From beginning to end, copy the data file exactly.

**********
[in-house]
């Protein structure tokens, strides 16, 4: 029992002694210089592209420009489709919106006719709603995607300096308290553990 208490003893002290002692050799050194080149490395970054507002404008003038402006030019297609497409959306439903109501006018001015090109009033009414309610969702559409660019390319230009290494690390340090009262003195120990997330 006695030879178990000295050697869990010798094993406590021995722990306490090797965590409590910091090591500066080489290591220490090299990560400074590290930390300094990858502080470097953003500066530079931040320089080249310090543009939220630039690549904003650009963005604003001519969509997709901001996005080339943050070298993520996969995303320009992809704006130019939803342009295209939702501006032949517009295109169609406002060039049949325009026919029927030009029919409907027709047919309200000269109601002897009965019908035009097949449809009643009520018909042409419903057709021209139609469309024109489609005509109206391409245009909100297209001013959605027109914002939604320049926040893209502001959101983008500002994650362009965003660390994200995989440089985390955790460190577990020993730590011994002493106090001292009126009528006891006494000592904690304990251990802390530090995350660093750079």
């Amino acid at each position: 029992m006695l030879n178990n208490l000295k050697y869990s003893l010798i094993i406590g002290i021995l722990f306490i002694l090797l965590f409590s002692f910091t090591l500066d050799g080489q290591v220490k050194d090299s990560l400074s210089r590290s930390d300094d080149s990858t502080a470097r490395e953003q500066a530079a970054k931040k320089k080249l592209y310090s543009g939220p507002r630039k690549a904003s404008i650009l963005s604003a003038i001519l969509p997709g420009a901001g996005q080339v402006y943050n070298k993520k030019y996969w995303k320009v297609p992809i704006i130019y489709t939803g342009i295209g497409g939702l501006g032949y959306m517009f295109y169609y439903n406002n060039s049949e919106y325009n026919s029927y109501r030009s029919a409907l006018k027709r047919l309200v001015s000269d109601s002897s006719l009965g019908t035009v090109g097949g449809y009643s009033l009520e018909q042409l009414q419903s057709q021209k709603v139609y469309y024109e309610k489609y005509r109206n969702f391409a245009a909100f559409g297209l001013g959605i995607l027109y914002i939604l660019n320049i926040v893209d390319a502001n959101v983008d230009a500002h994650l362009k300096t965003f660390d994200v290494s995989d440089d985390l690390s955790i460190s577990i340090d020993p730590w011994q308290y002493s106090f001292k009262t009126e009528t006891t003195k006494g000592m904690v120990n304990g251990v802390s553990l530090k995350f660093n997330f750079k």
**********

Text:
[in-house]
């Protein structure tokens, strides 16, 4: 029992002694210089592209420009489709919106006719709603995607300096308290553990 208490003893002290002692050799050194080149490395970054507002404008003038402006030019297609497409959306439903109501006018001015090109009033009414309610969702559409660019390319230009290494690390340090009262003195120990997330 006695030879178990000295050697869990010798094993406590021995722990306490090797965590409590910091090591500066080489290591220490090299990560400074590290930390300094990858502080470097953003500066530079931040320089080249310090543009939220630039690549904003650009963005604003001519969509997709901001996005080339943050070298993520996969995303320009992809704006130019939803342009295209939702501006032949517009295109169609406002060039049949325009026919029927030009029919409907027709047919309200000269109601002897009965019908035009097949449809009643009520018909042409419903057709021209139609469309024109489609005509109206391409245009909100297209001013959605027109914002939604320049926040893209502001959101983008500002994650362009965003660390994200995989440089985390955790460190577990020993730590011994002493106090001292009126009528006891006494000592904690304990251990802390530090995350660093750079």
């Amino acid at each position: 029992m006695l030879n178990n208490l000295k050697y869990s003893l010798i094993i406590g002290i021995l722990f306490i002694l090797l965590f409590s002692f910091t090591l500066d050799g080489q290591v220490k050194d090299s990560l400074s210089r590290s930390d300094d080149s990858t502080a470097r490395e953003q500066a530079a970054k931040k320089k080249l592209y310090s543009g939220p507002r630039k690549a904003s404008i650009l963005s604003a003038i001519l969509p997709g420009a901001g996005q080339v402006y943050n070298k993520k030019y996969w995303k320009v297609p992809i704006i130019y489709t939803g342009i295209g497409g939702l501006g032949y959306m517009f295109y169609y439903n406002n060039s049949e919106y325009n026919s029927y109501r030009s029919a409907l006018k027709r047919l309200v001015s000269d109601s002897s006719l009965g019908t035009v090109g097949g449809y009643s009033l009520e018909q042409l009414q419903s057709q021209k709603v139609y469309y024109e309610k489609y005509r109206n969702f391409a245009a909100f559409g297209l001013g959605i995607l027109y914002i939604l660019n320049i926040v893209d390319a502001n959101v983008d230009a500002h994650l362009k300096t965003f660390d994200v290494s995989d440089d985390l690390s955790i460190s577990i340090d020993p730590w011994q308290y002493s106090f001292k009262t009126e009528t006891t003195k006494g000592m904690v120990n304990g251990v802390s553990l530090k995350f660093n997330f750079k």